— Connoisseurs are starting to treat beer more like wine. According to the Denver Post, a growing number of beer enthusiasts are cellaring their beer collections. With cellaring comes the aging of beers, and a number of craft breweries are getting in on the trend. California-based company Stone Brewing even makes an India pale ale with a "best after" date to encourage aging. Beer expert Patrick Dawson tells the paper that aging beer is "the next frontier that people are looking for." He adds, "There are flavors ... that you are typically not going to encounter in a fresh beer." If you're too impatient to age beer but still want to get in on a trend, there's always boozy root beer.
— The beer created in honor of former Penn State football coach Joe Paterno is proving to be incredibly popular. The makers of the beer — Pittsburgh-based Duquesne Brewing — only expected to sell 500 barrels of the Paterno-themed beer by September. Already, the brewery has received orders for 2,800 barrels. The family of the famed football coach collaborated with the brewery on the red lager. The beer — which has yet to hit stores — will also be sold in bars.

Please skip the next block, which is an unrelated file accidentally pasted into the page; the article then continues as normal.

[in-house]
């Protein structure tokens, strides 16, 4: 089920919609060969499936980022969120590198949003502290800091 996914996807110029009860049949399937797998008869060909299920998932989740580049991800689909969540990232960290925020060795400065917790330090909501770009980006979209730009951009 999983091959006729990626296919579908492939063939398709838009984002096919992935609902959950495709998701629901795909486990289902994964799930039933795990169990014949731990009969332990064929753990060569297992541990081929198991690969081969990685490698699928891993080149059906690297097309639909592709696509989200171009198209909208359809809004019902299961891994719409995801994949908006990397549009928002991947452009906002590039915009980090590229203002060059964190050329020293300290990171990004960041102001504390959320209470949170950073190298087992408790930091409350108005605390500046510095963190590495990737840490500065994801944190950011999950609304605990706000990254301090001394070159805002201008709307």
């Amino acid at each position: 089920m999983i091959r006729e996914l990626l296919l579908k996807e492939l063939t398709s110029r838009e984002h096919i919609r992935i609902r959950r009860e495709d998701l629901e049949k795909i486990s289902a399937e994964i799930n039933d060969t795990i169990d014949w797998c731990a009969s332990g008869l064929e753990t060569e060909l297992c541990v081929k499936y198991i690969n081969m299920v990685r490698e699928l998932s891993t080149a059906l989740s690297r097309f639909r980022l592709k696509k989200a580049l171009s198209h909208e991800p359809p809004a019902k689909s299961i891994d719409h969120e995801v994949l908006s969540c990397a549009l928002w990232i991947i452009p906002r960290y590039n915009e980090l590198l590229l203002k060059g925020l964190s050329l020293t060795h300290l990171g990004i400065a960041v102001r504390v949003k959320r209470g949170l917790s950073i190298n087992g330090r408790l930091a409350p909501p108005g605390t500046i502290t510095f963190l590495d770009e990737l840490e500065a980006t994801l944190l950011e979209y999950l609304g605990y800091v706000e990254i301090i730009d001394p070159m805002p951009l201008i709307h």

— Budweiser can't stop picking on craft beer: Months after the company aired its Super Bowl ad mocking craft beer drinkers ("Let them sip their pumpkin peach ale. We'll be brewing us some golden suds"), it continues its campaign against microbreweries. In April, Budweiser ran another ad belittling craft beer before it tweeted out last week an image of a guy hold a pack of Budweiser featuring the American flag with the caption: "Nobody cheers for the guy who brings a watermelon wheat beer. #ThisBudsForYou." Fortune notes that the internet tweeted out a steady stream of disapproval but that this may be what Budweiser actually wants: "Every time the craft beer world gets worked into a lather over one of these spots, it helps spread the Budweiser name." Will this stop the craft beer boom? Not at all, but it may convince a few Bud drinkers to put down the craft beer cans.Eater Video: Seven rules for pouring the perfect Guinness